“Auntie Mame” okay it’s a movie, but it makes me laugh every time I see it.

If you could live in one of your books, which one would you choose?

“The Christmas Crocodile.” I love the grand old house that the illustrator David Small created and the absurd family. I want an Uncle Carbuncle who sends crocodiles for Christmas.

Do you prefer The Marx Bros or Three Stooges?

Hands down the Marx Brothers. Give me “the secret word” over an eye poke any day.

What was your best Halloween costume ever?

In our family there were no store-bought outfits; we couldn’t wear masks because you couldn’t see well so they weren’t “safe” and my mom was not into sewing, so I alternated between a ghost in an old white sheet with cut out eyes (yeah, that was a lot safer) or a gypsy with a long skirt, a scarf around my head and a bunch of my mom’s costume jewelry. My brother had it worse—I think he was a bum every year.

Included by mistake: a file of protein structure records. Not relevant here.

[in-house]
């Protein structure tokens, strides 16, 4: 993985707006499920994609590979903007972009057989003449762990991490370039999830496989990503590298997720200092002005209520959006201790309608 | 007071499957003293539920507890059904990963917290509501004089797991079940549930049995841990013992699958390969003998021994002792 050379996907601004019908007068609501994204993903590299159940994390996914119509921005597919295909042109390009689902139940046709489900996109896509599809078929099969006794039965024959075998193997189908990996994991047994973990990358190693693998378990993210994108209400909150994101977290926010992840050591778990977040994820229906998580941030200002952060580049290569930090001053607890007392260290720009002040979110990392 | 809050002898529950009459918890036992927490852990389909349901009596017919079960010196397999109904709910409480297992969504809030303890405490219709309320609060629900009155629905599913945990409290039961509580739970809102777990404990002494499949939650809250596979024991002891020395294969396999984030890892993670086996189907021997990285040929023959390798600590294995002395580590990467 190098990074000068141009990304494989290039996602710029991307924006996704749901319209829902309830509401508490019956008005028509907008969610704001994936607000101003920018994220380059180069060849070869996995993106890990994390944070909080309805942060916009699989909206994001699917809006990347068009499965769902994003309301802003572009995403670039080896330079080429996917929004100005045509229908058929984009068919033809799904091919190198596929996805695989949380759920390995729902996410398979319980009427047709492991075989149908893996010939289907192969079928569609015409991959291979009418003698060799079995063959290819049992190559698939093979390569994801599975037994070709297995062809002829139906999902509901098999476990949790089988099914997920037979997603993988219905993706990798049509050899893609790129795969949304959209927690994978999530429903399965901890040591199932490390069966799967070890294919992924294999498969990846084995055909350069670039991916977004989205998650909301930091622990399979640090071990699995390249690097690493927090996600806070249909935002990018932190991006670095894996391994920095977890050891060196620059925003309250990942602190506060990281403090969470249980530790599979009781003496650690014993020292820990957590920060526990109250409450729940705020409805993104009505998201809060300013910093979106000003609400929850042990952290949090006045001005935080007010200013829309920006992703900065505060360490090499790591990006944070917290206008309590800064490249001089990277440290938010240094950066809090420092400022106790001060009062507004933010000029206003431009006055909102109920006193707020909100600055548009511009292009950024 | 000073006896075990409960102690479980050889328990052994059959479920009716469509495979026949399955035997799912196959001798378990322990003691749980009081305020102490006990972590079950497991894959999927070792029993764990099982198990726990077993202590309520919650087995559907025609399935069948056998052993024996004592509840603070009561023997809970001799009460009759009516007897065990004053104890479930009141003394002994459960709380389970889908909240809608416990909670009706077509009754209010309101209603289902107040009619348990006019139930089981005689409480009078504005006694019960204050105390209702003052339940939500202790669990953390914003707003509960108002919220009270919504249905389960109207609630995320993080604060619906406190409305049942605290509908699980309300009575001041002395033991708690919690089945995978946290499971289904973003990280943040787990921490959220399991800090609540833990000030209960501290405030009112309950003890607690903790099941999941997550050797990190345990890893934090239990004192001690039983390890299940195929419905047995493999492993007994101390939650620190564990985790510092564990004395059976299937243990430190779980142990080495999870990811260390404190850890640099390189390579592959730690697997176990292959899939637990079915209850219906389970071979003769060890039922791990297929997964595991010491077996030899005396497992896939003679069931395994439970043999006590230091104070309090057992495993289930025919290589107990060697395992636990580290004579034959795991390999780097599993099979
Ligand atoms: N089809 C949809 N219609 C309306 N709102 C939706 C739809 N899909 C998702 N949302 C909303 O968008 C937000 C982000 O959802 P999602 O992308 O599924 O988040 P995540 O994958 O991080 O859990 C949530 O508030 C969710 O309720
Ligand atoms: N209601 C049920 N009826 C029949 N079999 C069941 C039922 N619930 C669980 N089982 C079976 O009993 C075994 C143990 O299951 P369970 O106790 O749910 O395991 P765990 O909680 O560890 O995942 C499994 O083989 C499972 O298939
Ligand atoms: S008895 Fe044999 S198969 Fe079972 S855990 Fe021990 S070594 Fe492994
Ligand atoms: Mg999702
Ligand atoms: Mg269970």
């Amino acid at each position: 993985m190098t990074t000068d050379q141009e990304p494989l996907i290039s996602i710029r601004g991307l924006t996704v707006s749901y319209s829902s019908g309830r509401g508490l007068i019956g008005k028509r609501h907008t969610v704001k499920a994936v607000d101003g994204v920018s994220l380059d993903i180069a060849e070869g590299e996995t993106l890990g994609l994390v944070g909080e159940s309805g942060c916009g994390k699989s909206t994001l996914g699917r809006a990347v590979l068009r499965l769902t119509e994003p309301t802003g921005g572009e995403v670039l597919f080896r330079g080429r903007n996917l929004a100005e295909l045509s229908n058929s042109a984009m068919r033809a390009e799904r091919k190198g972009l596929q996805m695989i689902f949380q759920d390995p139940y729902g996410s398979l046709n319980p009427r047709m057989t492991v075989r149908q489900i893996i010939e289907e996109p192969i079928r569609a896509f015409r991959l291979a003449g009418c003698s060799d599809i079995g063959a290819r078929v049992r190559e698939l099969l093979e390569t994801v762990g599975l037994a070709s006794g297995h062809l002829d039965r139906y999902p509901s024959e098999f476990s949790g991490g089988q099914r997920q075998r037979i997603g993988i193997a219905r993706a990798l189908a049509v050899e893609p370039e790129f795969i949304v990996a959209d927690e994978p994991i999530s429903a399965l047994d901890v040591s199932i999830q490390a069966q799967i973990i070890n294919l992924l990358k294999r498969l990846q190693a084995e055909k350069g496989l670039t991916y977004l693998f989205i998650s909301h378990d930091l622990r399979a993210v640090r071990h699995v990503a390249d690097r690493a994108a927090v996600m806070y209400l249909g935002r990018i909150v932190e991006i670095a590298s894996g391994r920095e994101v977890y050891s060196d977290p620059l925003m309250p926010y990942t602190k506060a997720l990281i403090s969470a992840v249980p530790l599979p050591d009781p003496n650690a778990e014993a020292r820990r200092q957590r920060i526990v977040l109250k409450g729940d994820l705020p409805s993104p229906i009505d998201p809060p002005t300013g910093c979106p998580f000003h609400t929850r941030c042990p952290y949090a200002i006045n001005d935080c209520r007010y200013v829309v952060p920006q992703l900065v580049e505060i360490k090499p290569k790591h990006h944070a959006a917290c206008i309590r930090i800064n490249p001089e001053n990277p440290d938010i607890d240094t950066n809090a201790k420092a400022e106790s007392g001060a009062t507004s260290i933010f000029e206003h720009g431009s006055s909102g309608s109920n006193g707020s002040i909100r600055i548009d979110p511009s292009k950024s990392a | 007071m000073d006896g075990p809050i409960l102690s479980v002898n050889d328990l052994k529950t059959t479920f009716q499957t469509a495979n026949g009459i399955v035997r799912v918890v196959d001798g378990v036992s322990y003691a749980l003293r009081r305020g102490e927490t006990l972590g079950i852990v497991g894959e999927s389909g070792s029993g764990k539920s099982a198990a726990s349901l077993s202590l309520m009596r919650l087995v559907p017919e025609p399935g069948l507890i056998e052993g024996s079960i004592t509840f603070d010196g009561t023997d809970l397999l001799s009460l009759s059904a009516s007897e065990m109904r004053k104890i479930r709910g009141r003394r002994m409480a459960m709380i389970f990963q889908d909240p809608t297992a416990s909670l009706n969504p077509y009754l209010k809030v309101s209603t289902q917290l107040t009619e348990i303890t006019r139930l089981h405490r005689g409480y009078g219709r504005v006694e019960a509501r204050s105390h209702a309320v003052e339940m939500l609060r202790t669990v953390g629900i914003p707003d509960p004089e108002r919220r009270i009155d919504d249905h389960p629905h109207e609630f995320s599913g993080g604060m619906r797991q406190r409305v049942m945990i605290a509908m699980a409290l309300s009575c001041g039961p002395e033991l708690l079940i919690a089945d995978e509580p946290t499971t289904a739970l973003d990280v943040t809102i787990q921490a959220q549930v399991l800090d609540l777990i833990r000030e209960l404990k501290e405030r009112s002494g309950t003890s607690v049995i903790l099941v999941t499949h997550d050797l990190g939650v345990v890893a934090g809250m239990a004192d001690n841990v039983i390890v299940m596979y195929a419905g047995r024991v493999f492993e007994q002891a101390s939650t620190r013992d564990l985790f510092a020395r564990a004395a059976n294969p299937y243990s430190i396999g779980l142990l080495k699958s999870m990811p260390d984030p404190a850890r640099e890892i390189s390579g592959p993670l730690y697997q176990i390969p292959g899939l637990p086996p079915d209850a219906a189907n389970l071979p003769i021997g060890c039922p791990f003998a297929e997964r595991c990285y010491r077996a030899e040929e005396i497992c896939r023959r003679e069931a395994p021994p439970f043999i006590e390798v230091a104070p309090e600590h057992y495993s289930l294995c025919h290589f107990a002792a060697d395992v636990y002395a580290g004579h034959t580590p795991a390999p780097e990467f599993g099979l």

What is your Dream Job for a Day?

To be a great singer/songwriter. After a day of good food and schmoozing with my fabulously funny friends in New York, a visit to the beauty salon (where I’m mysteriously 20 years younger), a little shopping, museum going and fending off fans, I’m whisked off in the limo to my performance at that great little club where I sing my heart out. Then I stay up all night writing songs. Okay, so it’s a really long day.

Clown V. Mime Deathmatch. Pick your winner.

Mime bores Clown to death.

Funniest dead person you'd like to meet?

Groucho Marx

BONUS QUESTION: Word on the street is that there will be more Bear books to come. Can you give us the scoop? What's up next for Bear?

In 2009 is “A Birthday for Bear” where Bear reprises his grouchy role, but this time it’s about his birthday. Mouse eventually tricks Bear into having a happy birthday—it involves lots of cake.